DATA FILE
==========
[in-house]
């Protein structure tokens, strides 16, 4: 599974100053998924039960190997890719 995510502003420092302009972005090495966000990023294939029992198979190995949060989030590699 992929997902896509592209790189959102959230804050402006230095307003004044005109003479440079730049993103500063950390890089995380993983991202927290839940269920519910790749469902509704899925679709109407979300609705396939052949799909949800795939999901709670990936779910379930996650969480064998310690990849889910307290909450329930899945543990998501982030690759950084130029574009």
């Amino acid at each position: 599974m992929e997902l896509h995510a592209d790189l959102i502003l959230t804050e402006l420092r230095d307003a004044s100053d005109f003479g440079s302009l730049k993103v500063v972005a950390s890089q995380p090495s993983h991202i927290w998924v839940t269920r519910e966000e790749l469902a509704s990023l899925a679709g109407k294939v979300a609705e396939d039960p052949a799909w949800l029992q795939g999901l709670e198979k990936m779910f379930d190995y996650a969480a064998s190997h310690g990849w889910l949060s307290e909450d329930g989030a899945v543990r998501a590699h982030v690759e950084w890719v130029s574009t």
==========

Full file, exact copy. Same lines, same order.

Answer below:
[in-house]
């Protein structure tokens, strides 16, 4: 599974100053998924039960190997890719 995510502003420092302009972005090495966000990023294939029992198979190995949060989030590699 992929997902896509592209790189959102959230804050402006230095307003004044005109003479440079730049993103500063950390890089995380993983991202927290839940269920519910790749469902509704899925679709109407979300609705396939052949799909949800795939999901709670990936779910379930996650969480064998310690990849889910307290909450329930899945543990998501982030690759950084130029574009």
């Amino acid at each position: 599974m992929e997902l896509h995510a592209d790189l959102i502003l959230t804050e402006l420092r230095d307003a004044s100053d005109f003479g440079s302009l730049k993103v500063v972005a950390s890089q995380p090495s993983h991202i927290w998924v839940t269920r519910e966000e790749l469902a509704s990023l899925a679709g109407k294939v979300a609705e396939d039960p052949a799909w949800l029992q795939g999901l709670e198979k990936m779910f379930d190995y996650a969480a064998s190997h310690g990849w889910l949060s307290e909450d329930g989030a899945v543990r998501a590699h982030v690759e950084w890719v130029s574009t």